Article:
The Cheka, GPU, NKVD, MGB, and KGB. These are just a few of the names and acronyms for the same thing: the terrifying secret police apparatus of the Soviet Union. Following the Bolshevik Revolution of 1917, Russia’s Communists used repressive violence to quash any semblance of political resistance.
During this reign of terror, the various secret police organizations of the USSR are believed to have killed tens of millions of Soviet citizens. Under the reign of Joseph Stalin alone, the closest thing to an academic consensus is that 2.9 million people died in the dreadful work camps (known as gulags) or during forced peasant resettlements. Others argue that Stalin’s reign was far bloodier than this, and there is ample evidence to back up this supposition.
However, many people know about Stalin’s crimes. Fewer people know about the crimes committed by the Soviet secret police. Tragically, many of the men who headed the various Soviet agencies were just as bloodthirsty and tyrannical as Lenin or Stalin. The following list hopes to provide a look at just how demonic these men and their actions truly were.
10Yakov Peters Was A Bank Robber And A Murderer
The name Yakov Peters is not well-known. Peters was an ethnic Latvian who grew up in the hardscrabble world of rural Latvia during the days of the Russian Empire. At that time, Moscow officially ruled Latvia (then called Courland and Livonia), but Baltic Germans truly dominated. Men like Peters’s father worked for low wages on massive plantations run by ethnic Germans who enjoyed social and economic privileges. When he became a young adult, Peters joined the Latvian Social Democratic Workers’ Party, a revolutionary political party based in the city of Riga.
After taking part in the Russian Revolution of 1905, Peters migrated to London where he joined fellow Latvian Communists. In late 1910, Peters and other political radicals, including an infamous bandit nicknamed “Peter the Painter,” began robbing several stores and even a train in the London area of Houndsditch. These crimes also included the murder of two police officers, both of which author Donald Rumbelow has blamed on Peters.
The crimes committed by the Latvian terrorists came to a head in January 1911 when London police officers and riflemen with the British Army laid siege to a Sidney Street apartment belonging to “Peter the Painter” and his accomplices. The two sides exchanged gunfire for hours, and the battle did not end until that afternoon.One police officer died months later of injuries sustained during the siege, while two of the radicals died outright.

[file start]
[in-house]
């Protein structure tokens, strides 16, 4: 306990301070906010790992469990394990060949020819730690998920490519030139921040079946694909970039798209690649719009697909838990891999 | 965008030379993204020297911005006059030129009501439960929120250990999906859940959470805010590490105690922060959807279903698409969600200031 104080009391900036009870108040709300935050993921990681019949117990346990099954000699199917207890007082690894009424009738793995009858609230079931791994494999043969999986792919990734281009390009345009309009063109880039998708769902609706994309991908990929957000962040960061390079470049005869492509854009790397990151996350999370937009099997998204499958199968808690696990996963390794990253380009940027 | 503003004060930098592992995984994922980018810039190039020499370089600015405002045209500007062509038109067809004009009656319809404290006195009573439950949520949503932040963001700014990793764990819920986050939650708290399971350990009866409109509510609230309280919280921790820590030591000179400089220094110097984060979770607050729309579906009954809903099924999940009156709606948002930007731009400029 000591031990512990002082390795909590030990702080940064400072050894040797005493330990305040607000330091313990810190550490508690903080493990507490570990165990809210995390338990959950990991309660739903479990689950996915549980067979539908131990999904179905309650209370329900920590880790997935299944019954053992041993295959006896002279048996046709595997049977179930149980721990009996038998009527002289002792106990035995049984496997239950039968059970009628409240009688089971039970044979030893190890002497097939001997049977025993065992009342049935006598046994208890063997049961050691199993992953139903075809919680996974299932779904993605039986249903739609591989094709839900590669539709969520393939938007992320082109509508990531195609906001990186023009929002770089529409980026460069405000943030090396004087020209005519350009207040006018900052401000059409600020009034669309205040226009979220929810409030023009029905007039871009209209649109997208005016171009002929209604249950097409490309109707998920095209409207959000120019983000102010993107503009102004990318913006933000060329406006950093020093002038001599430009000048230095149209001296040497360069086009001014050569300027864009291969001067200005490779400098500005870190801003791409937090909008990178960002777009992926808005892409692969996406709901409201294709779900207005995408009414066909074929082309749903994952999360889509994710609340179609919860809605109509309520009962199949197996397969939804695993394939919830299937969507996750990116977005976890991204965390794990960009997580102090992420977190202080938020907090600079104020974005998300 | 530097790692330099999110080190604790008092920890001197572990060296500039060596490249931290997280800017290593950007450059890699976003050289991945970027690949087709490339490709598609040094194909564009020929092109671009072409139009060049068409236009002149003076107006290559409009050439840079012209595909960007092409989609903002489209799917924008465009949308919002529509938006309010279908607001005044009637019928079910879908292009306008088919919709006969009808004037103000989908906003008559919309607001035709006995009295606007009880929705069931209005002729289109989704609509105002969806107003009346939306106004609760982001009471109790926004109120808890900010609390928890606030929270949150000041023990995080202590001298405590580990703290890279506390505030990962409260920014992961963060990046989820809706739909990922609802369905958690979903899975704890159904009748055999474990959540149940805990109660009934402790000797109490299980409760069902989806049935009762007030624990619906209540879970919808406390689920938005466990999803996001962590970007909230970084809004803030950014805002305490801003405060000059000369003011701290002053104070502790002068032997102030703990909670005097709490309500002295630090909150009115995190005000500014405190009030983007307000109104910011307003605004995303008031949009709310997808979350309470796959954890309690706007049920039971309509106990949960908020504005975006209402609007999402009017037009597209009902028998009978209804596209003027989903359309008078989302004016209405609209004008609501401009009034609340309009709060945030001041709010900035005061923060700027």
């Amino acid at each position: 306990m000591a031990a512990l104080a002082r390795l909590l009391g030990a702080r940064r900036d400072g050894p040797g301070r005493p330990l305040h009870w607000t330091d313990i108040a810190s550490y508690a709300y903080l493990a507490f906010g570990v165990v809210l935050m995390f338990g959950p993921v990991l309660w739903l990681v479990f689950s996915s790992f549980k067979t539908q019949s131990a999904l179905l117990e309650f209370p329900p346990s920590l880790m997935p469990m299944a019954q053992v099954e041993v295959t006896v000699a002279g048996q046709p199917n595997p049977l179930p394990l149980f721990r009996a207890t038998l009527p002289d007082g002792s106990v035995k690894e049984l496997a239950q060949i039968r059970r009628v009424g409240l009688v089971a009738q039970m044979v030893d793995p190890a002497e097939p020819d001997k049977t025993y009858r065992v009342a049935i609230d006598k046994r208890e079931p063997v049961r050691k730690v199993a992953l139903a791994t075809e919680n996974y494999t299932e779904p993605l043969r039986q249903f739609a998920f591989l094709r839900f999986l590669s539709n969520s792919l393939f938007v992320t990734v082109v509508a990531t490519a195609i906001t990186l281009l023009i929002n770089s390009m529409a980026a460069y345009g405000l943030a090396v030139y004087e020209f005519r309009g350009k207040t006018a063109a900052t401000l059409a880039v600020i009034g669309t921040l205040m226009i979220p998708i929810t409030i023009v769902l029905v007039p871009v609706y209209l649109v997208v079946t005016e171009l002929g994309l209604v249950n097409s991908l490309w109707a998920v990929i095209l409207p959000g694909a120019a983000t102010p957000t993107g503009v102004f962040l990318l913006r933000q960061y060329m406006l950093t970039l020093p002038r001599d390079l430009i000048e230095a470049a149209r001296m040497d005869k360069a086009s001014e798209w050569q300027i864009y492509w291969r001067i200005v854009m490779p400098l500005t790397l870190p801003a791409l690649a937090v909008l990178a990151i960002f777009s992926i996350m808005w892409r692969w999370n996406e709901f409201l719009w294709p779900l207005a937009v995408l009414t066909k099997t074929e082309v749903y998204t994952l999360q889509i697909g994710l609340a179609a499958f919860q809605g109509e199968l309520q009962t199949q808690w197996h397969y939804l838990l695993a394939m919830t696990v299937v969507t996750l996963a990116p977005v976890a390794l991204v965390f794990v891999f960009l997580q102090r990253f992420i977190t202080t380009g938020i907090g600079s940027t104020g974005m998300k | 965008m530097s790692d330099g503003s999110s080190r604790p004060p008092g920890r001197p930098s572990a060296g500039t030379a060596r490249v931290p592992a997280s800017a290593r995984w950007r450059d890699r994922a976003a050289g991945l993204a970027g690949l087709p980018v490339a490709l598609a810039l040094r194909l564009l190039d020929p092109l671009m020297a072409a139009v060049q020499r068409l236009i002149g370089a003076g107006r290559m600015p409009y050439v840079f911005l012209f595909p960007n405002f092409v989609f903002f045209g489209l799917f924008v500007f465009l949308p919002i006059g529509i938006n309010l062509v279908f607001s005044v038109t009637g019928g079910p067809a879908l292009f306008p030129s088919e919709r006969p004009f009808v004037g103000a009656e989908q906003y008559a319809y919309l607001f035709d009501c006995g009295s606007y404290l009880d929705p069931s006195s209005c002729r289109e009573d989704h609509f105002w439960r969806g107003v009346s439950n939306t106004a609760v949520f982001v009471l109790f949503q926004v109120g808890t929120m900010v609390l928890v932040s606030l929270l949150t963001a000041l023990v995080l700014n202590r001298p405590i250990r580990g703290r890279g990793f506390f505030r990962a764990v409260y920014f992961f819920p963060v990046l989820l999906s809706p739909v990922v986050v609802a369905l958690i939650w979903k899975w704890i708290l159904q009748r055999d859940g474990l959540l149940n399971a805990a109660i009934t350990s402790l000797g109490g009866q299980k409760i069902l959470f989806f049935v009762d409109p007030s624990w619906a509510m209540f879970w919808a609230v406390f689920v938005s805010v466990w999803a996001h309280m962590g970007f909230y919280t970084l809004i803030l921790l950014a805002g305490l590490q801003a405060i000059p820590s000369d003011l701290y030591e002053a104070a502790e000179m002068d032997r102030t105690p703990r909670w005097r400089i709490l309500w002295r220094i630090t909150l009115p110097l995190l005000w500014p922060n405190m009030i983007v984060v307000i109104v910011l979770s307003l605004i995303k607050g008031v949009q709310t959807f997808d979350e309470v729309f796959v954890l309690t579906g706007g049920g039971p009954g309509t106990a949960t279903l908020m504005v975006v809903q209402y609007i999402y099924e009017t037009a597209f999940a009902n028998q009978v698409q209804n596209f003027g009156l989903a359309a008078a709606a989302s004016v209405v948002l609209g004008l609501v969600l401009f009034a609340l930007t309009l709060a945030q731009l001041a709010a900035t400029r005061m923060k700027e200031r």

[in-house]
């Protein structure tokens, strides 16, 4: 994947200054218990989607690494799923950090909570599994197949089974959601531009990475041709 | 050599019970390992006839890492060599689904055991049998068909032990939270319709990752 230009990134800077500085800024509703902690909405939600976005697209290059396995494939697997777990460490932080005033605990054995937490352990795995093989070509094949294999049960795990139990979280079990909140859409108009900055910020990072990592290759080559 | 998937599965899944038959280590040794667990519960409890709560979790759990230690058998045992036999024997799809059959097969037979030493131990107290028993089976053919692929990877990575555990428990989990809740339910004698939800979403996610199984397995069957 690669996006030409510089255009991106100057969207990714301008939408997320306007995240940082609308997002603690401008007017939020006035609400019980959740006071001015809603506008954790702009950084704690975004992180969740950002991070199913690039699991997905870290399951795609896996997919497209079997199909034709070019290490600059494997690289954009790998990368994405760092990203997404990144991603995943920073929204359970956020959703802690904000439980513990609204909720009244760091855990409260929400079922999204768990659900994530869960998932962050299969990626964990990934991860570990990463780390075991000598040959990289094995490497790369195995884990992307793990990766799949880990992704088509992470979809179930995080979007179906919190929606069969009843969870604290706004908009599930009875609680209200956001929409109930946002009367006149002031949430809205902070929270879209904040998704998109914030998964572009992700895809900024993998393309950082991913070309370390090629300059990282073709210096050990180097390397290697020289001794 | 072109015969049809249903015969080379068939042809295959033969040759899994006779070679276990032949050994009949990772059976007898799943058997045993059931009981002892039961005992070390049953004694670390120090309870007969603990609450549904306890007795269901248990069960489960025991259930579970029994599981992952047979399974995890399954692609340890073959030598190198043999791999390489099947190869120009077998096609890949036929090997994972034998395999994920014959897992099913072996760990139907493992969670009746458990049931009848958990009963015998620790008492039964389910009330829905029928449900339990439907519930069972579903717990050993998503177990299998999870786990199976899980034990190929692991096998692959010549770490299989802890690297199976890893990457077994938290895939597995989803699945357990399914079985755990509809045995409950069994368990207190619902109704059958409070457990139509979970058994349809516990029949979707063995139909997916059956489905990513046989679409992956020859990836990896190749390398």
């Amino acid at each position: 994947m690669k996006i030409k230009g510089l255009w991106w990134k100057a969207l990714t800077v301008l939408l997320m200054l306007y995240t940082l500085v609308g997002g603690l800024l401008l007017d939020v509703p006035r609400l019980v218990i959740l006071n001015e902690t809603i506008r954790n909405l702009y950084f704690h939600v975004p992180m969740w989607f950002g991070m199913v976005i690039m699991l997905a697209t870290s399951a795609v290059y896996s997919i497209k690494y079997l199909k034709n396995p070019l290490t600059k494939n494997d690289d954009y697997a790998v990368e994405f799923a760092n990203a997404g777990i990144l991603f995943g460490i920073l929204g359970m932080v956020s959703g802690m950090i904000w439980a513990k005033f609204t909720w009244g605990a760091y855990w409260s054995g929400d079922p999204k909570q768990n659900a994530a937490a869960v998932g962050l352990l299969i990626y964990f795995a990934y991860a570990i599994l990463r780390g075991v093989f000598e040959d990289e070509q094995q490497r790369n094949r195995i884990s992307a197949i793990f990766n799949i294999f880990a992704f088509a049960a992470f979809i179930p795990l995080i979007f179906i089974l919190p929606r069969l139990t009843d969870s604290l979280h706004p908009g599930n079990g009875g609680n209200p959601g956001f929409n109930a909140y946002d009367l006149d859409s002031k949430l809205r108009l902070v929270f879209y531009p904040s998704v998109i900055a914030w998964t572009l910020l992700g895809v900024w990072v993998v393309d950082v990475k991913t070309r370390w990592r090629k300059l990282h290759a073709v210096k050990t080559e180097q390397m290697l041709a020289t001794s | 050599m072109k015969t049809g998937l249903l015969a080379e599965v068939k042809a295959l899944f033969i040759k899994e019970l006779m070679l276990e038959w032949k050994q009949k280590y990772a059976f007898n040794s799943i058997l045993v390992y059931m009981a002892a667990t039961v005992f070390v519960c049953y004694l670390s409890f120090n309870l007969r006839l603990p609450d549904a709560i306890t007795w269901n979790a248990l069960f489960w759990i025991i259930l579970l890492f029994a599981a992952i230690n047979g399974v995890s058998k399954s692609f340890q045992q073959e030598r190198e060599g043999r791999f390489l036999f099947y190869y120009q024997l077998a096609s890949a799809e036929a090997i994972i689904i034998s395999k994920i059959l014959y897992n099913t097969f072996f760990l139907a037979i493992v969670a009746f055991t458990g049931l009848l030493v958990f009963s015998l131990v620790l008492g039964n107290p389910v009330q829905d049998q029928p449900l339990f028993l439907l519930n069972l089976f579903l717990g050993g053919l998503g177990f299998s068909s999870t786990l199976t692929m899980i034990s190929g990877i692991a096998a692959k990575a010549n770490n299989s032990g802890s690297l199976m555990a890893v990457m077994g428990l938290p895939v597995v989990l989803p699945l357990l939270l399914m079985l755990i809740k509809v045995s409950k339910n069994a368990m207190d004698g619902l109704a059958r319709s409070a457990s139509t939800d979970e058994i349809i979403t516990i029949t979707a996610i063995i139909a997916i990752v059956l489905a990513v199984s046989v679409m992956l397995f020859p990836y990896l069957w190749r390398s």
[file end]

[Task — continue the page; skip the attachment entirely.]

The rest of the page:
Peters escaped London relatively unscathed. He returned to Latvia and then went to Russia proper during the 1917 revolution. Once the Soviets took power, Peters was named as the first Deputy Chief of Soviet State Security (aka the Cheka). In this capacity, Peters oversaw several bloody purges against anti-Bolshevik forces in the Caucasus region, including the battles against the pan-Turkic and pan-Islamic Basmachi movement.
9The Polish Operation
The history between Poland and Russia is a bloody one. This gore reached its apex in the 20th century, especially during World War II. Between 1939 and 1941, during the time when the USSR had a nonaggression pact with Nazi Germany, the Soviet Red Army bulldozed through half of Poland. The most infamous example of anti-Polish operations conducted by the Soviets was the Katyn Massacre of 1940, which killed approximately 22,000 members of the Polish Army officer corps.
Prior to this, the NKVD, the secret police organization used by Stalin during his murderous reign, carried out what it called its “Polish Operation.” This operation lasted from 1937 until 1938. This action was part of the larger “Great Purge,” which saw the mass execution of at least one million suspected “dissidents” within the Soviet Union.
The “Polish Operation” was officially sanctioned by NKVD Order No. 00485. This letter from the People’s Commissar of Internal Affairs authorized the NKVD to eliminate “Polish spies.” This directive was liberally applied, and almost all ethnic Poles within the Soviet Union were targeted for execution or imprisonment.
During the year-long operation, Polish citizens, Polish socialists, Polish Communists, and even prisoners of war from the Polish-Soviet War of 1919–1921 were executed. The death toll is believed to be in excess of 111,000 people. A further 28,000-plus Poles were sent to gulags in Siberia, where thousands died due to malnutrition, exposure, and disease.
Michal Jasinski, a Polish historian, has also written that the NKVD mostly killed Polish men with families, while their wives, sisters, and other Polish women were deported to Kazakhstan.